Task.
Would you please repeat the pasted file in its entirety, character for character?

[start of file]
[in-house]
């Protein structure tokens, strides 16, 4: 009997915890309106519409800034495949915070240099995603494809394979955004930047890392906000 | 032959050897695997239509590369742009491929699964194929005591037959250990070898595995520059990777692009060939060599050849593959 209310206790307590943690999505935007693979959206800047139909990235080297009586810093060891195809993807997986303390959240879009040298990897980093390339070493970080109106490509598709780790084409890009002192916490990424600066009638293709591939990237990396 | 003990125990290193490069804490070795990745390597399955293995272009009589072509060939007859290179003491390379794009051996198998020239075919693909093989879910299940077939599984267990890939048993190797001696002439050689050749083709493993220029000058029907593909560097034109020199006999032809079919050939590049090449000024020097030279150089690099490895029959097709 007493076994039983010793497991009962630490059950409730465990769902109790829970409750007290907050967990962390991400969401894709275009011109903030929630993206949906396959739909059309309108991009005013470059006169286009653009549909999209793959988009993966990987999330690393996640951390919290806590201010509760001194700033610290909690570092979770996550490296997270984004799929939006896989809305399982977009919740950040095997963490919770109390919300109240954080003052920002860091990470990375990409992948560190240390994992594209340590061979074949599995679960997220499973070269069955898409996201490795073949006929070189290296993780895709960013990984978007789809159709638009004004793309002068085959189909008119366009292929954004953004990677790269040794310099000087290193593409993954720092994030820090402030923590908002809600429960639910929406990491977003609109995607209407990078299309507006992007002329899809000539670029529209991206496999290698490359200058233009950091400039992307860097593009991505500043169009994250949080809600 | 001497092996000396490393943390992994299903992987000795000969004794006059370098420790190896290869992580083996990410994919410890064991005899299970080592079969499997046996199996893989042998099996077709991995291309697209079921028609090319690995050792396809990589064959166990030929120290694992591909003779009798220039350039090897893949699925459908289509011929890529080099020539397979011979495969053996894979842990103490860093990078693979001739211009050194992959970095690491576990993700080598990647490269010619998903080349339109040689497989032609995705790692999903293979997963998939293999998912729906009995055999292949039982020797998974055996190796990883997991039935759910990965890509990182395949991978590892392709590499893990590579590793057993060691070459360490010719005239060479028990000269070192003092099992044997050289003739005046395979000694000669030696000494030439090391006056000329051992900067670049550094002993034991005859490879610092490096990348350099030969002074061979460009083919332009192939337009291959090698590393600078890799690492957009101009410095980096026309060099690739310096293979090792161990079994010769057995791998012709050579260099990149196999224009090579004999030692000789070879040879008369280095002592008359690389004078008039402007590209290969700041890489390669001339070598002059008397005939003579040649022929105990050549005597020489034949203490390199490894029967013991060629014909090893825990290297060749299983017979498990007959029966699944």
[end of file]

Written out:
[in-house]
């Protein structure tokens, strides 16, 4: 009997915890309106519409800034495949915070240099995603494809394979955004930047890392906000 | 032959050897695997239509590369742009491929699964194929005591037959250990070898595995520059990777692009060939060599050849593959 209310206790307590943690999505935007693979959206800047139909990235080297009586810093060891195809993807997986303390959240879009040298990897980093390339070493970080109106490509598709780790084409890009002192916490990424600066009638293709591939990237990396 | 003990125990290193490069804490070795990745390597399955293995272009009589072509060939007859290179003491390379794009051996198998020239075919693909093989879910299940077939599984267990890939048993190797001696002439050689050749083709493993220029000058029907593909560097034109020199006999032809079919050939590049090449000024020097030279150089690099490895029959097709 007493076994039983010793497991009962630490059950409730465990769902109790829970409750007290907050967990962390991400969401894709275009011109903030929630993206949906396959739909059309309108991009005013470059006169286009653009549909999209793959988009993966990987999330690393996640951390919290806590201010509760001194700033610290909690570092979770996550490296997270984004799929939006896989809305399982977009919740950040095997963490919770109390919300109240954080003052920002860091990470990375990409992948560190240390994992594209340590061979074949599995679960997220499973070269069955898409996201490795073949006929070189290296993780895709960013990984978007789809159709638009004004793309002068085959189909008119366009292929954004953004990677790269040794310099000087290193593409993954720092994030820090402030923590908002809600429960639910929406990491977003609109995607209407990078299309507006992007002329899809000539670029529209991206496999290698490359200058233009950091400039992307860097593009991505500043169009994250949080809600 | 001497092996000396490393943390992994299903992987000795000969004794006059370098420790190896290869992580083996990410994919410890064991005899299970080592079969499997046996199996893989042998099996077709991995291309697209079921028609090319690995050792396809990589064959166990030929120290694992591909003779009798220039350039090897893949699925459908289509011929890529080099020539397979011979495969053996894979842990103490860093990078693979001739211009050194992959970095690491576990993700080598990647490269010619998903080349339109040689497989032609995705790692999903293979997963998939293999998912729906009995055999292949039982020797998974055996190796990883997991039935759910990965890509990182395949991978590892392709590499893990590579590793057993060691070459360490010719005239060479028990000269070192003092099992044997050289003739005046395979000694000669030696000494030439090391006056000329051992900067670049550094002993034991005859490879610092490096990348350099030969002074061979460009083919332009192939337009291959090698590393600078890799690492957009101009410095980096026309060099690739310096293979090792161990079994010769057995791998012709050579260099990149196999224009090579004999030692000789070879040879008369280095002592008359690389004078008039402007590209290969700041890489390669001339070598002059008397005939003579040649022929105990050549005597020489034949203490390199490894029967013991060629014909090893825990290297060749299983017979498990007959029966699944």